Amber Smith/Submitted A home burns in Keno City on Feb. 10. This was the second building to be destroyed by fire in the community this winter. Following the two fires in Keno, the Yukon government has put out a request for proposals for a full review of rural fire service in the Yukon.

Amber Smith/Submitted A home burns in Keno City on Feb. 10. This was the second building to be destroyed by fire in the community this winter. Following the two fires in Keno, the Yukon government has put out a request for proposals for a full review of rural fire service in the Yukon.

Yukon government plans to review rural fire services after Keno incidents

“We are hopeful that this independent review will lead to some real, tangible solutions”

Following two fires in Keno, the Yukon government has put out a request for proposals for a full review of rural fire service in the Yukon.

The government said it plans to hire the contractor by April and complete the full review by the fall of 2021.

The RFP calls for a “review of Yukon Fire Marshal’s Office fire suppression and rescue resources distribution” and notes that rural fire services are a challenge “where communities are rural and remote, and populations are small.”

Background information provided in the documents notes that “declining volunteer levels is an issue across Yukon” and “volunteer staffing levels frequently decrease to the point that fire halls become functionally inactive.”

“Small communities and vast distances make structural fire suppression in rural Yukon uniquely challenging,” said Community Services Minister John Streicker in a statement.

“We are hopeful that this independent review will lead to some real, tangible solutions that will help inform fire service delivery and standards to benefit Yukoners across the territory. We look forward to communities like Keno sharing their perspectives on this review,” he said.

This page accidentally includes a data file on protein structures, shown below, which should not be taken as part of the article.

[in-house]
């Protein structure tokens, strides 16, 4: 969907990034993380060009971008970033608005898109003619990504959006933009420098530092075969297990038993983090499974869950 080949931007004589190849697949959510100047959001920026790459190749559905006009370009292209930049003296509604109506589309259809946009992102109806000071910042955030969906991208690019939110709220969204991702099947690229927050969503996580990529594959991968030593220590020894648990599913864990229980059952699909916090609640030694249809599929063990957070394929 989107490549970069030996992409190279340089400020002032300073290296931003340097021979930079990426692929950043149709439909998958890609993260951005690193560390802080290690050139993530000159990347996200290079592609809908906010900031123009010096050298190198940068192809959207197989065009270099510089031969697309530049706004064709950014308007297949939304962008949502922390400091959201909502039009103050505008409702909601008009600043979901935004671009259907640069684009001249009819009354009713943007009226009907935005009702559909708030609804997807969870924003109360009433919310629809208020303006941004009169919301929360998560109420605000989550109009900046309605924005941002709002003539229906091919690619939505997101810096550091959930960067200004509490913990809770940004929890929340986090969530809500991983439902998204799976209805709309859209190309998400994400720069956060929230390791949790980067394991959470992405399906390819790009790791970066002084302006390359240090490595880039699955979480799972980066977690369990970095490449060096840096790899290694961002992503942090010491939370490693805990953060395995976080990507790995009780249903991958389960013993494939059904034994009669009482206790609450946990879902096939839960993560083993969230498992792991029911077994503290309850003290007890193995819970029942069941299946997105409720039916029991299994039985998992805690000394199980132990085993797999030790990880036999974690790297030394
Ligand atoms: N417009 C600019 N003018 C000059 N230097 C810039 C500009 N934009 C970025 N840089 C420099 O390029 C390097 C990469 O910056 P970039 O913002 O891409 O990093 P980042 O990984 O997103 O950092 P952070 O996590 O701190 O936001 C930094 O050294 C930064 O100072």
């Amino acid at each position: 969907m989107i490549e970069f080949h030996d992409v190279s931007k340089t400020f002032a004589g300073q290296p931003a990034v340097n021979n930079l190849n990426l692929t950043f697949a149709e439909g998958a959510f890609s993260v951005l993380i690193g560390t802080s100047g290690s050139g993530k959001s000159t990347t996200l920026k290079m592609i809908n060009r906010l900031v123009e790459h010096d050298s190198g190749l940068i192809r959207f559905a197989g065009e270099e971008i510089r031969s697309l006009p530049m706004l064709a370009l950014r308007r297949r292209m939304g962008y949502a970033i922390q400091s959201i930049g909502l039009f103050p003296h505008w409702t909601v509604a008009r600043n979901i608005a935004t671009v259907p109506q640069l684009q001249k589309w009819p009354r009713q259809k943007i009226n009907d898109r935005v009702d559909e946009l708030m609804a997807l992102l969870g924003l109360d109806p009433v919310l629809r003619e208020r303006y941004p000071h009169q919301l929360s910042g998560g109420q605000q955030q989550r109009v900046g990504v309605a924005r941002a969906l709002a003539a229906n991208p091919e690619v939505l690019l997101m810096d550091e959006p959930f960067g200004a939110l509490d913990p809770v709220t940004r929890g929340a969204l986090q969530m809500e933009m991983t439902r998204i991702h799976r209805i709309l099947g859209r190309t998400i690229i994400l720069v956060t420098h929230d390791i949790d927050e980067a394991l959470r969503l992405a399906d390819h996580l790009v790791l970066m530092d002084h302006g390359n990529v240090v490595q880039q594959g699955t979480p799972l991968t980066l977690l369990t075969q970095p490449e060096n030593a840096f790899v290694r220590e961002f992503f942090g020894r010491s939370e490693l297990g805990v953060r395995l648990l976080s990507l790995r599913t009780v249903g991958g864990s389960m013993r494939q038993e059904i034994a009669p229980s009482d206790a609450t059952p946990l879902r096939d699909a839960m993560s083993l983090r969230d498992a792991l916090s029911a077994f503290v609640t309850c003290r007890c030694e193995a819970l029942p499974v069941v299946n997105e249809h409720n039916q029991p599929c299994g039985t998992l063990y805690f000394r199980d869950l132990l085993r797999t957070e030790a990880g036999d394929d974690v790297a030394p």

On Dec. 11, 2020, a fire destroyed the historic Keno City hotel. Then two months later, another fire destroyed the home of Andy Page in the same community. No one was injured in either fire.

The community does not have a functioning well, fire truck or trained volunteers to respond to fires right now.

Streicker has said the community does not have enough willing volunteers. Organizers in Keno said that there are willing volunteers — the community has had volunteer fire crews in the past — but a process to getting trained and certified that includes doctors assessments, paperwork, criminal background checks and travel to other communities is discouraging people.

“The whole system that they have in place for fire protection in communities is fundamentally flawed. Which is why we have asked for an independent investigation, not only into what’s happening in Keno, but to other unincorporated communities,” said Amber Smith, a member of the Keno City Residents Council, on Feb. 13 following the fire.

The Community Services department has said that for safety reasons, the criteria for training and recruiting volunteer firefighters cannot be easily modified.

The purpose of the review is to identify successes, challenges and solutions by comparing the Yukon’s current system to the way other jurisdictions provide services. The external review will look at rural best practices and programs in other Canadian provinces and territories.

Contact Haley Ritchie at haley.ritchie@yukon-news.com

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